On June 2nd, evolutionary psychologist Geoffrey Miller posted on his Twitter account (@matingmind) a rather disturbing message to fat applicants to PhD programs: “Dear obese PhD applicants: if you didn’t have the willpower to stop eating carbs, you won’t have the willpower to do a dissertation #truth.” Though he attempted to apologize for his comment (after people called him out), and then he made his Twitter account private, the damage had been done. His open expression of hostility toward fat people brought about a quick and direct response from fat scholars and activists. To prove Miller’s stereotypes wrong, several fat academics contributed their picture and degree/degree-in-progress to a Tumblr page, Fuck Yeah! Fat PhDs. Though the response was beautiful — a long overdue expression of pride, rather than shame, from fat people — Miller dug himself deeper by saying the entire debacle was an experiment. (And, his past questionable work that seems to promote eugenics, and other comments, also came to light.)
Fatphobia In Academia
Is Miller just a bad apple? And, how the heck does a PhD-educated individual harbor such prejudicial and unfounded views? The Fat Chick noted:
I can find no excuse for this sort of behavior. None. This guy is supposed to be a teacher. This guy is supposed to be a scientist. And he’s drawing this conclusion based on what evidence? None. He doesn’t like fat people, therefore they are lazy and incapable of doctoral level work. Oh except, not really. He didn’t really mean it. The fact that this guy clearly gets to make decisions about who gets to apply for a PhD is utterly terrifying to me.
In his case, you have someone who has had say in the admissions process for his graduate training programs. He openly announced his view that fat candidates are less qualified because they will not have the willpower to complete a dissertation. He might as well have posted a sign:
Miller’s ignorance has raised the important lingering question: is fatphobia a problem in academia? In my own reflection about my body (image issues), I wrestled with defining fatphobia as a system of oppression as we do racism, sexism, heterosexism, and classism. That is, is bias and discrimination against fat people systemic? Yes. There is rampant fatphobic discrimination across multiple social contexts, which threaten the well-being and life chances of fat people.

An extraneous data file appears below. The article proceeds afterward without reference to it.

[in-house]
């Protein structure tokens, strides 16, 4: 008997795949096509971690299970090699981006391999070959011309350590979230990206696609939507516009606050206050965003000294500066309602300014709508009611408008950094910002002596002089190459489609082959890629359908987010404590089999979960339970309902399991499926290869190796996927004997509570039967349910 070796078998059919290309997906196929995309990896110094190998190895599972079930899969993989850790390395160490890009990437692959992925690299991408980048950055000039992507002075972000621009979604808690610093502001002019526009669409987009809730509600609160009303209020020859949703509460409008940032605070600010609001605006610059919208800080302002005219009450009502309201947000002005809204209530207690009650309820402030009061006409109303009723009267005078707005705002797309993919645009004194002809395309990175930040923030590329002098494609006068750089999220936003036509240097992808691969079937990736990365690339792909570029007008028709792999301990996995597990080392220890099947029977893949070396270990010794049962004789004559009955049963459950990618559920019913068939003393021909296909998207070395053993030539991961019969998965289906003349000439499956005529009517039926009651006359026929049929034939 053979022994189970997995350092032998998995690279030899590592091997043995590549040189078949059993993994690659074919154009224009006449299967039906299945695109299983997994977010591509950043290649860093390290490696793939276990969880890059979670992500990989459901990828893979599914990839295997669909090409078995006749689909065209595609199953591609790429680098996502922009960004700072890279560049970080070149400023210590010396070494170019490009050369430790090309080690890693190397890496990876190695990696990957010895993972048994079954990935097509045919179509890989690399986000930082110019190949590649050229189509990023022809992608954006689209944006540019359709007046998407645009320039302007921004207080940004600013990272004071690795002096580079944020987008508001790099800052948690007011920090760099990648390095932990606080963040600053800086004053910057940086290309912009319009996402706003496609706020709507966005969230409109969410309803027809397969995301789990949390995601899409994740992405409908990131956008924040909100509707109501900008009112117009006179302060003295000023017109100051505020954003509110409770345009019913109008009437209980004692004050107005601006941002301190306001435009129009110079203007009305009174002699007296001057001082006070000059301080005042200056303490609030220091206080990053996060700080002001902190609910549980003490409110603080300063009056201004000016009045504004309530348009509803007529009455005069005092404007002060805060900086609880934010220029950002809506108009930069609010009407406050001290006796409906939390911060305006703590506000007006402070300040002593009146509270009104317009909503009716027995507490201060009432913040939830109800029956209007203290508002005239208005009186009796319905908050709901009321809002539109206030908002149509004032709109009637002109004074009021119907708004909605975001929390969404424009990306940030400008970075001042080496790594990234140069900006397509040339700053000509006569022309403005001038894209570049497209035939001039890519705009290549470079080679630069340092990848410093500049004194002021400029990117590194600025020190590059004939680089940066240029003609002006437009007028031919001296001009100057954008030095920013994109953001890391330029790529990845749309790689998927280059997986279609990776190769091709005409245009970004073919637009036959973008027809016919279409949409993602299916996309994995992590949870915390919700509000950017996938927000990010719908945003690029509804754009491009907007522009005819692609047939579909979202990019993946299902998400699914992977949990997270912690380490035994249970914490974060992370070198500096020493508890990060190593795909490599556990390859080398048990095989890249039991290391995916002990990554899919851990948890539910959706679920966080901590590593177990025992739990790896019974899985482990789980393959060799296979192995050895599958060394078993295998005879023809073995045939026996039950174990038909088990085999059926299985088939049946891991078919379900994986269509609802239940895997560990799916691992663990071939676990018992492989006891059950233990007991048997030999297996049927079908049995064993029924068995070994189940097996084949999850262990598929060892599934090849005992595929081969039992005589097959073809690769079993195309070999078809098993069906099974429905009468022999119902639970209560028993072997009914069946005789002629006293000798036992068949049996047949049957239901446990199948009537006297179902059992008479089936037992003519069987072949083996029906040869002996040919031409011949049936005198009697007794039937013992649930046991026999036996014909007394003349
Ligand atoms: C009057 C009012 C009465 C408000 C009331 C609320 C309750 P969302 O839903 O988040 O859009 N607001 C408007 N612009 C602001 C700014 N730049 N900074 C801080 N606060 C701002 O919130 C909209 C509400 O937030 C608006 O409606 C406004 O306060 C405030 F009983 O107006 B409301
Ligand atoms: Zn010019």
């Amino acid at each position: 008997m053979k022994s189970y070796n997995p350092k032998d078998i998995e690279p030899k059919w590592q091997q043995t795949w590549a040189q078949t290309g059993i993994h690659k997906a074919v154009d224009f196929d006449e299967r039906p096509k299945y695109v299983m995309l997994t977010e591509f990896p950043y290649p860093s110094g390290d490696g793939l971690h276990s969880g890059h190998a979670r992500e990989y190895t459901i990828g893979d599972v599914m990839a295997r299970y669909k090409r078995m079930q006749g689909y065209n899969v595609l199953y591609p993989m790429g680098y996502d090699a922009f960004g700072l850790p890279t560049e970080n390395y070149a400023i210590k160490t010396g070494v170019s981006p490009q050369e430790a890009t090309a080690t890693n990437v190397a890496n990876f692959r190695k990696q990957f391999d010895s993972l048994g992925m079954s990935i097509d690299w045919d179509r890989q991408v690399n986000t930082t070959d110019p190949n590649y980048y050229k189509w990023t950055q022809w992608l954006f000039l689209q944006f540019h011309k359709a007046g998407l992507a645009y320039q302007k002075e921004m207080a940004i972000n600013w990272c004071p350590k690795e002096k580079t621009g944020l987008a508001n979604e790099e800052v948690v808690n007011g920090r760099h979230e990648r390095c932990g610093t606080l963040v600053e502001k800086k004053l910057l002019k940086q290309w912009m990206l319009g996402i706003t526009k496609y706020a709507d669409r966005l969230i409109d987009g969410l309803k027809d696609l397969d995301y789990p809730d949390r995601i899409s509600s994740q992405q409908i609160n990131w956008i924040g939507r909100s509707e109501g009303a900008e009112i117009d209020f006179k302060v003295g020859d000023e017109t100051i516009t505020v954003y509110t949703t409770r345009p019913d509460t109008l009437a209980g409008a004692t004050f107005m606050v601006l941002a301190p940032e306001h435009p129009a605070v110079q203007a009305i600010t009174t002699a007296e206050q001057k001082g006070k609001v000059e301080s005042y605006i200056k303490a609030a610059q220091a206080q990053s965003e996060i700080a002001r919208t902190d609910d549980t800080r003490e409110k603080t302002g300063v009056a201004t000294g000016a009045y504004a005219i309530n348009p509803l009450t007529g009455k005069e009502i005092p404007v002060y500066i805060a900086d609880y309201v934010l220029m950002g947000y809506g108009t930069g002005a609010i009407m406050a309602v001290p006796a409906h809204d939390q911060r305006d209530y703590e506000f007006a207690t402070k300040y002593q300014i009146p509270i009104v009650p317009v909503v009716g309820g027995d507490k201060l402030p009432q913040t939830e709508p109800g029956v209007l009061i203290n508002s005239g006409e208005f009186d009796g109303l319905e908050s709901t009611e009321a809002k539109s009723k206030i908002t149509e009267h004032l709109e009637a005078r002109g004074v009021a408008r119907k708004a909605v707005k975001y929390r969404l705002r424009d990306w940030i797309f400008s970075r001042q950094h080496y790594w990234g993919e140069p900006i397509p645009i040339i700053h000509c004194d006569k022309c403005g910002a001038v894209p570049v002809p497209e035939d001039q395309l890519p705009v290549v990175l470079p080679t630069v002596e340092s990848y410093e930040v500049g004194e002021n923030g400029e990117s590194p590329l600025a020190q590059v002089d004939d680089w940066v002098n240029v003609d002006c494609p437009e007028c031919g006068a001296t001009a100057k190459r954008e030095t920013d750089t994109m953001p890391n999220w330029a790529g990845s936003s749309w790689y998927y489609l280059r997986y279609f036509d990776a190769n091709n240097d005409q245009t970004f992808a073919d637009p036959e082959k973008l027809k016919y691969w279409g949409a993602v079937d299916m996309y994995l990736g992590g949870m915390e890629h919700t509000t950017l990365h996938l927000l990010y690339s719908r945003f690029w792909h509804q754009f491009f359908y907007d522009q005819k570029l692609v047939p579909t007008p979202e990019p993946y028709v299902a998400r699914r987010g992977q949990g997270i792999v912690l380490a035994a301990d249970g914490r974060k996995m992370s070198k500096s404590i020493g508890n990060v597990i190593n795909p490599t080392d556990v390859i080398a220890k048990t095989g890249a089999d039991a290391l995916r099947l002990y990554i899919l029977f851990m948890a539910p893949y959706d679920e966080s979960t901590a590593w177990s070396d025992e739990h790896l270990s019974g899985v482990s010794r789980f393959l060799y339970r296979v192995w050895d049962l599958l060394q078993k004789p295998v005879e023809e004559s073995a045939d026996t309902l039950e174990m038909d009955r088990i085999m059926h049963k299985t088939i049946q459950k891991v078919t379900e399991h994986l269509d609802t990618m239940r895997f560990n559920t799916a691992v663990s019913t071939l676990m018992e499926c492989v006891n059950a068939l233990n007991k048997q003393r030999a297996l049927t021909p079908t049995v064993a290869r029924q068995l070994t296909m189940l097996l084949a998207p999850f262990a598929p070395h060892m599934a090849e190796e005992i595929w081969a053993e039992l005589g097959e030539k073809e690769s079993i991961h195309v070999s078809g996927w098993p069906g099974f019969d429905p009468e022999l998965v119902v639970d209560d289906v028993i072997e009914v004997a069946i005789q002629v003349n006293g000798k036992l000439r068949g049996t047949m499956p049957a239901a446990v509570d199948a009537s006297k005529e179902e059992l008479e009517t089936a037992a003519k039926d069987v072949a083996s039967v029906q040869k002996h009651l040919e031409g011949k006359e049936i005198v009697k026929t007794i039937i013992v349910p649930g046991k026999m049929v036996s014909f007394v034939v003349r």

“The success rate for people who had had no interview or a phone interview was pretty much equal,” Jacob Burmeister, one of the study’s authors, said in a press release. “But when in-person interviews were involved, there was quite a bit of difference, even when applicants started out on equal footing with their grades, test scores and letters of recommendation.” The link between high BMI and low admission rate was especially strong in women.
Of course, to the charge of discrimination, there will always be the rebuttal that difference in outcomes may reflect difference in performance (not difference in opportunity or resources):
“There are two explanations,” Burmeister told Times Higher Education. “One is that there is some sort of conscious or unconscious prejudice on the part of those carrying out the interviews… [or] it could be that when applicants with obesity are put into a face-to-face interview and are aware of some of these stereotypes, it negatively affects their performance.”
The presence of fatphobic prejudice is undeniable. And, discrimination does occur. But, even if disparities in graduate school admission is due in part to stereotype threat (that is, underperformance by marginalized individuals because of anxiety about stereotypes), it is cause for concern. And, discrimination may not occur at the point of entry alone. It may be the case that fat academics face differential treatment consistently throughout their careers — potentially any face-to-face interaction, presentation, course taught, and the consequences of these instances of being denied or judged harshly.
Fellow academics, we have a problem on our hands. And, it appears to intersect with other well-known sources of prejudice and discrimination — particularly gender. The good news is that we are beginning to discuss weight, the body, and fat people and fatphobia in classrooms and research. The next step is to talk about these issues within academia broadly.
Update (8/7/13, 2:41pm): Geoffrey Miller has been formally censured by one of his institutions, University of New Mexico, and will no longer be able to serve on graduate admissions committees. After investigating Miller’s claim that his fatphobic tweet was an experiment, UNM didn’t buy his claim. However, he will continue to serve as a visiting professor at New York University without sanction.